Using Twitter

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Using Twitter
Are you on Twitter? This is the place where status updates and short and sweet, where you can connect locally or internationally, and where conversations are the route to developing and participating in communities.
In this session, you’ll consider the value of 140 character status updates in building your community and connecting with others.
Twitter is another large and very popular social networking platform. It has amassed millions of users around the world who are sometimes referred to as Twits.
Twitter allows you to build a profile centered around you personally or your business. As with other social media networks, it encourages people to organize in communities as you connect with people you know, do business with, or who find you randomly.
When you use Twitter, you will get used to speaking in very concise terms, because each update that you post on the site is restricted to just 140 characters. (That’s not 140 words, but characters, as in the individual letters and spaces that you include in your message. You can link your message to a photo that represents a thought or particular moment, a blog post, an article, or provide a link to your website. As you develop fluency with Twitter, you will find it easier to create short, snappy comments that compel people to read your messages and make them want to know more about you and your company.
When you start to use Twitter, you will find that you can get bogged down in the number of other people’s messages. In keeping with the theme of this course, we’re reminding you again to check back to your social media marketing strategy and make sure that what you are doing on Twitter fits with your plan.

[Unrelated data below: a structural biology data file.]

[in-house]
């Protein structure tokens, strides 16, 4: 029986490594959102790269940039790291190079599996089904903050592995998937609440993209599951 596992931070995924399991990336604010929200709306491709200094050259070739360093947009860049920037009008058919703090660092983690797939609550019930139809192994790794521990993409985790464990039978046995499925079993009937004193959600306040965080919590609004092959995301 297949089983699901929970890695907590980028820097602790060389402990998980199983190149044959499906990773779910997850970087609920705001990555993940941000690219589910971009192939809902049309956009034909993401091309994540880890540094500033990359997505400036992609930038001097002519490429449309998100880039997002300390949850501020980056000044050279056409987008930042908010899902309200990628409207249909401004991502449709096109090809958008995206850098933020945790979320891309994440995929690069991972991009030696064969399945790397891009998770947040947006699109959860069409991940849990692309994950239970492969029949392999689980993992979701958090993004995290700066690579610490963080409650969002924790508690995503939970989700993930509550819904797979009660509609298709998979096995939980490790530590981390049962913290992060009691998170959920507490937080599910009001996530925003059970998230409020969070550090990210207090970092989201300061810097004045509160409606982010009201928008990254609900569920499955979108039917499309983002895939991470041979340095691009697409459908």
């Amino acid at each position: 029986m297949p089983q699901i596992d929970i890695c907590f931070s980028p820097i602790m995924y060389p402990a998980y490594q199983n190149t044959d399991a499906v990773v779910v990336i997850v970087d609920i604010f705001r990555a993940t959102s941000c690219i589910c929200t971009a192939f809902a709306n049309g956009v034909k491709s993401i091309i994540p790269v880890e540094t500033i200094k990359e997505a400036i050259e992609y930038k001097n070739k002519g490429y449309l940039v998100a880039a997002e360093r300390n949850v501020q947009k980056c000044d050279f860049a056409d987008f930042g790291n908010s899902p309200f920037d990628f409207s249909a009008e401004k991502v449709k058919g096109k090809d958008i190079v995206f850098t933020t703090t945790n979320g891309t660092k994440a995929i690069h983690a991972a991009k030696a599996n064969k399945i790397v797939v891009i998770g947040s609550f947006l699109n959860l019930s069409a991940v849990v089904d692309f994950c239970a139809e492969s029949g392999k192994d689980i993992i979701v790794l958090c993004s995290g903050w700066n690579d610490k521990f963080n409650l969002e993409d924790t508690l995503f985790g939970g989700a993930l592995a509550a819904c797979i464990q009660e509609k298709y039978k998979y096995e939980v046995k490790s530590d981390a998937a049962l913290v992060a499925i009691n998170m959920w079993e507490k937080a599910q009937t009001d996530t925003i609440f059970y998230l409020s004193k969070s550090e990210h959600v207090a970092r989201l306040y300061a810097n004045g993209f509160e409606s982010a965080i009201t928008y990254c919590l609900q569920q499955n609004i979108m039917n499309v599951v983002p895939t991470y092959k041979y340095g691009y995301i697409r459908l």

One of the weaknesses of Twitter is that people post whatever they are thinking about or doing at that moment, so there are pages and pages of banality to filter through as you look for people to connect with. Then there are people who post links to nonsense you won’t be interested in, spam, and hours that you can sit and simply read streams of information.
However, Twitter has some excellent features from a marketing perspective, which we’ll talk about below.
Do you remember not that long ago when we called the # symbol a number sign? Twitter has re-branded that symbol and it is now commonly called a hashtag.
When you add a hashtag to your message, you can track, organize, and communicate with other people who use the same hashtag. In order to communicate with their communities directly, a business owner can start a “meeting” and everyone there answers or asks questions that end with the same hashtag. People following along with the hashtag can see the conversation going on within its own stream, and outside of everyone else’s conversations.
Say that you represent a business that sells smartphones and you’d like to get people talking about it and answer their questions before the next release is due out. You could set up a status update that says: “Join in on new I’m Smart phone apps Tuesday at 7 P.M. Eastern. Use #smarter.” That message tells people what you are talking about, when to be on Twitter, and which hashtag to use. If you send the message out and change the wording slightly to catch people’s attention, you can host a virtual conversation that helps you connect to your community. You might try something like this: “New I’m Smart phone is out in two weeks. Come ask questions Tuesday, 7 P.M. Eastern. Use #smarter.”